This paper describes the design and testing of a wireless sensor network based on the SmartBrick, a low-power
SHM device developed by the authors. The SmartBrick serves as the base station for the network, which utilizes
additional sensor nodes to periodically evaluate the condition of the structure. Each node measures vibration,
tilt, humidity, and strain, and is designed for easy interfacing of virtually any other analog or digital sensor. The
sensor nodes use Zigbee to transmit their data to the base station, which in turn uses the GSM cellular phone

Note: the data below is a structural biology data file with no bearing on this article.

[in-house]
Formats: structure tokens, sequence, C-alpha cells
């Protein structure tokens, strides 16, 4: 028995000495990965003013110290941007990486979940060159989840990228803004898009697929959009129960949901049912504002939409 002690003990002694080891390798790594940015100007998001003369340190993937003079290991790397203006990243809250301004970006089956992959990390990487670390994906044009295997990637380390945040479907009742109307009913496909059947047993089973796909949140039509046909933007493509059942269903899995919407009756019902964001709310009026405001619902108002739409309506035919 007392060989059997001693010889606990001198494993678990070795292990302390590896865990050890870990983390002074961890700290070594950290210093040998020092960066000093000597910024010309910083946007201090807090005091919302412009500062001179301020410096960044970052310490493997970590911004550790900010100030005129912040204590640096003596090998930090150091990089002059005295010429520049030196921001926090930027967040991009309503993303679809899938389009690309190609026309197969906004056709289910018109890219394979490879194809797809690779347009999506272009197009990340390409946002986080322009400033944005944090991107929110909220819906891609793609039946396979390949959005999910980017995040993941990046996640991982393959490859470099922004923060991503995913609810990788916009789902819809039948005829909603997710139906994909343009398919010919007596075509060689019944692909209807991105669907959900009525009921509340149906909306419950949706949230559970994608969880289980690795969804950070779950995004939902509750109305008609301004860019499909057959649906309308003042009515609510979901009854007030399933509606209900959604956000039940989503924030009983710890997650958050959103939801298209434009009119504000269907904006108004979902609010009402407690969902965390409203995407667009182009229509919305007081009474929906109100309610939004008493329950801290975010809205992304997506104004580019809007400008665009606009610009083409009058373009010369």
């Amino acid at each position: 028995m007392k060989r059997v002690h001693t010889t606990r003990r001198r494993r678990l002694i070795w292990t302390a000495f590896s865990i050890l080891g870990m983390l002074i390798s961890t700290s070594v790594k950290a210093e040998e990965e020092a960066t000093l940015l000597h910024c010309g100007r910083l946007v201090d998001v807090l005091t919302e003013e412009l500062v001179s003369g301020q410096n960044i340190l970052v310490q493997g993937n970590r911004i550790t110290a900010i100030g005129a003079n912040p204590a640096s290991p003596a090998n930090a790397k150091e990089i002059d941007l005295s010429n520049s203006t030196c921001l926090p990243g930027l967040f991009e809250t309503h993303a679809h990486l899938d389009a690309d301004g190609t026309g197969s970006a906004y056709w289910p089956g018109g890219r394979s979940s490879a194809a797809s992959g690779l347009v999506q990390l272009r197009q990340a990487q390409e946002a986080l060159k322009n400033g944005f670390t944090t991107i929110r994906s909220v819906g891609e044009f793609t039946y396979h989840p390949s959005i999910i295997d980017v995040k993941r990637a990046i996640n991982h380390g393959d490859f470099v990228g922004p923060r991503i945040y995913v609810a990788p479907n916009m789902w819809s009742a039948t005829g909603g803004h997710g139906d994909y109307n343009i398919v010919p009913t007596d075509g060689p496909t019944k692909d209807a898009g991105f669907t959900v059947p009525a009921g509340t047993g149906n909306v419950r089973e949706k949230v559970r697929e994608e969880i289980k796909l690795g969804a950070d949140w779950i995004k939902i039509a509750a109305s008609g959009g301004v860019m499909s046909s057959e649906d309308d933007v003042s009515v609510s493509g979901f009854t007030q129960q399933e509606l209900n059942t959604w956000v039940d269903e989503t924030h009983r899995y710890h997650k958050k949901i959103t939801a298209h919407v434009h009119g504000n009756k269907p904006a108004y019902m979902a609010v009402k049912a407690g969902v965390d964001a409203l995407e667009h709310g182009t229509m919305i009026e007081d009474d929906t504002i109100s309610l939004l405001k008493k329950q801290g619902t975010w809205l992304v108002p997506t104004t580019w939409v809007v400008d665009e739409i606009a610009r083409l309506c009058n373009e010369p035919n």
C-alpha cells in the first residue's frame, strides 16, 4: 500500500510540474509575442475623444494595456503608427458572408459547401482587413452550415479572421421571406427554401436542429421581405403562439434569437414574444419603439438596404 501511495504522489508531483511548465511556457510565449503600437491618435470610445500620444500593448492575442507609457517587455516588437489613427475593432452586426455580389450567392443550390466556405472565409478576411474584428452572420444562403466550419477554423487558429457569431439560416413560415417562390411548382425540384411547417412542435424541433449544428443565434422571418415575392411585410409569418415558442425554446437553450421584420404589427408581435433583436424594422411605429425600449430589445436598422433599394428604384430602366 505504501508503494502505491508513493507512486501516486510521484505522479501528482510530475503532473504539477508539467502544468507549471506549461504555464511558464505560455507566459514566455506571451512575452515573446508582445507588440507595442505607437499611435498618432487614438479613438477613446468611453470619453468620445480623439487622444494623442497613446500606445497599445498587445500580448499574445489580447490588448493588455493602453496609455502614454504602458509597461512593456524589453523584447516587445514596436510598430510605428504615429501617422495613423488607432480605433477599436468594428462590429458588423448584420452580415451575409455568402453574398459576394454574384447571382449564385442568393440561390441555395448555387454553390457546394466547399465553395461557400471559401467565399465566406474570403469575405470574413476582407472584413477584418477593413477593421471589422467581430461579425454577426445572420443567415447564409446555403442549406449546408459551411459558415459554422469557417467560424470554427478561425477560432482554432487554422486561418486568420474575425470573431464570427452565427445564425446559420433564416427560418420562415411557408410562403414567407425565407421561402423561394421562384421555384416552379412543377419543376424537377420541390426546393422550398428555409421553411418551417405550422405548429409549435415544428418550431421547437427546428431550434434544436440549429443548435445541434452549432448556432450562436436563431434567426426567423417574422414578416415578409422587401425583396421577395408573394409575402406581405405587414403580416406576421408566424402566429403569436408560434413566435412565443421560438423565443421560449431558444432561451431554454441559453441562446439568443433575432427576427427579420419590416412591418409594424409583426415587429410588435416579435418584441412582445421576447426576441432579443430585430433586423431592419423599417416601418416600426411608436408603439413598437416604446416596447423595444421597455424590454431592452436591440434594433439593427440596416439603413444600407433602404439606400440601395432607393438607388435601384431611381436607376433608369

network to provide long-range communication and support for remote control.
The system has been designed from the outset to minimize power consumption, and is projected to operate
autonomously for up to four years without any on-site maintenance, due largely to the minimal power consumption
and rugged design. Remote calibration over the GSM network further increases the autonomy of the system.
Most importantly, it can perform all requisite actions with no cables for power or communication. The focus of
this paper is the addition of short-range wireless communication over Zigbee. This allows a network of several
devices to be used to monitor larger structures, such as multi-span bridges. Results of laboratory testing are
included and discussed in detail, demonstrating the unique capabilities of the proposed SHM system.